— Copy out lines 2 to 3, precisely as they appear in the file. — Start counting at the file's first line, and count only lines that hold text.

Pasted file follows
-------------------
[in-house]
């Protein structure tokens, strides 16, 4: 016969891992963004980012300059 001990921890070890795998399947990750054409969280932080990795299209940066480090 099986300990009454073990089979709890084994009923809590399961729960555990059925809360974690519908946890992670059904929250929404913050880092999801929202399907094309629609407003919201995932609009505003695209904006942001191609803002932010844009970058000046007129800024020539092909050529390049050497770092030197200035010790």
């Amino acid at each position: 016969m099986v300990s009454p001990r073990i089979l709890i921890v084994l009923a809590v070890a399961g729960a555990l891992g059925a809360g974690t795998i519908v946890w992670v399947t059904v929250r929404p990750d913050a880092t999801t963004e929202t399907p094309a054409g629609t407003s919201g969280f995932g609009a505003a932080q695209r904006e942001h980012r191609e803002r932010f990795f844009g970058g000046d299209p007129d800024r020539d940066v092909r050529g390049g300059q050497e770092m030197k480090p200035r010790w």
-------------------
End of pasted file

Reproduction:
């Protein structure tokens, strides 16, 4: 016969891992963004980012300059 001990921890070890795998399947990750054409969280932080990795299209940066480090 099986300990009454073990089979709890084994009923809590399961729960555990059925809360974690519908946890992670059904929250929404913050880092999801929202399907094309629609407003919201995932609009505003695209904006942001191609803002932010844009970058000046007129800024020539092909050529390049050497770092030197200035010790």
């Amino acid at each position: 016969m099986v300990s009454p001990r073990i089979l709890i921890v084994l009923a809590v070890a399961g729960a555990l891992g059925a809360g974690t795998i519908v946890w992670v399947t059904v929250r929404p990750d913050a880092t999801t963004e929202t399907p094309a054409g629609t407003s919201g969280f995932g609009a505003a932080q695209r904006e942001h980012r191609e803002r932010f990795f844009g970058g000046d299209p007129d800024r020539d940066v092909r050529g390049g300059q050497e770092m030197k480090p200035r010790w």